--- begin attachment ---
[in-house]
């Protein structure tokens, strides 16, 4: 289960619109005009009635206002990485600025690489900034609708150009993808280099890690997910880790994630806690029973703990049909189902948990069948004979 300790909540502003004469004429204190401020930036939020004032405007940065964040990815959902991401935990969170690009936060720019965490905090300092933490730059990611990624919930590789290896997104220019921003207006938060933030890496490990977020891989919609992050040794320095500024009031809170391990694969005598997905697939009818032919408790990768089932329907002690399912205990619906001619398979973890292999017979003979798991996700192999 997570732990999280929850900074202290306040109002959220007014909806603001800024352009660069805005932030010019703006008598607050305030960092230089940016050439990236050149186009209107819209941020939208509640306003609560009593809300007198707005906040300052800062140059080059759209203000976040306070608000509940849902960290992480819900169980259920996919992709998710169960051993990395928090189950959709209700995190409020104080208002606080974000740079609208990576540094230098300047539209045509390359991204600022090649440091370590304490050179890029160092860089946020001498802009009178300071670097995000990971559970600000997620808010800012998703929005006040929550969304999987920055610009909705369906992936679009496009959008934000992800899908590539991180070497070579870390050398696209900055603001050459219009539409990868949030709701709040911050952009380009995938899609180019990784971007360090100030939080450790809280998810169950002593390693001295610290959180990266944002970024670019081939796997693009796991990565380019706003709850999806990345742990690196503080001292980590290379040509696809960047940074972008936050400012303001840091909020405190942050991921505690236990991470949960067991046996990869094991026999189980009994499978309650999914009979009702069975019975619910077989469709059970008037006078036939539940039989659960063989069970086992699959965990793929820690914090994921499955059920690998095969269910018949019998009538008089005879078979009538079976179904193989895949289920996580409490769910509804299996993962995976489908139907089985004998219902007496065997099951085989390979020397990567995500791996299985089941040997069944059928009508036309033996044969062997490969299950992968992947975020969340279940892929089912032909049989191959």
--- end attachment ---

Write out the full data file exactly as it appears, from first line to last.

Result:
[in-house]
């Protein structure tokens, strides 16, 4: 289960619109005009009635206002990485600025690489900034609708150009993808280099890690997910880790994630806690029973703990049909189902948990069948004979 300790909540502003004469004429204190401020930036939020004032405007940065964040990815959902991401935990969170690009936060720019965490905090300092933490730059990611990624919930590789290896997104220019921003207006938060933030890496490990977020891989919609992050040794320095500024009031809170391990694969005598997905697939009818032919408790990768089932329907002690399912205990619906001619398979973890292999017979003979798991996700192999 997570732990999280929850900074202290306040109002959220007014909806603001800024352009660069805005932030010019703006008598607050305030960092230089940016050439990236050149186009209107819209941020939208509640306003609560009593809300007198707005906040300052800062140059080059759209203000976040306070608000509940849902960290992480819900169980259920996919992709998710169960051993990395928090189950959709209700995190409020104080208002606080974000740079609208990576540094230098300047539209045509390359991204600022090649440091370590304490050179890029160092860089946020001498802009009178300071670097995000990971559970600000997620808010800012998703929005006040929550969304999987920055610009909705369906992936679009496009959008934000992800899908590539991180070497070579870390050398696209900055603001050459219009539409990868949030709701709040911050952009380009995938899609180019990784971007360090100030939080450790809280998810169950002593390693001295610290959180990266944002970024670019081939796997693009796991990565380019706003709850999806990345742990690196503080001292980590290379040509696809960047940074972008936050400012303001840091909020405190942050991921505690236990991470949960067991046996990869094991026999189980009994499978309650999914009979009702069975019975619910077989469709059970008037006078036939539940039989659960063989069970086992699959965990793929820690914090994921499955059920690998095969269910018949019998009538008089005879078979009538079976179904193989895949289920996580409490769910509804299996993962995976489908139907089985004998219902007496065997099951085989390979020397990567995500791996299985089941040997069944059928009508036309033996044969062997490969299950992968992947975020969340279940892929089912032909049989191959």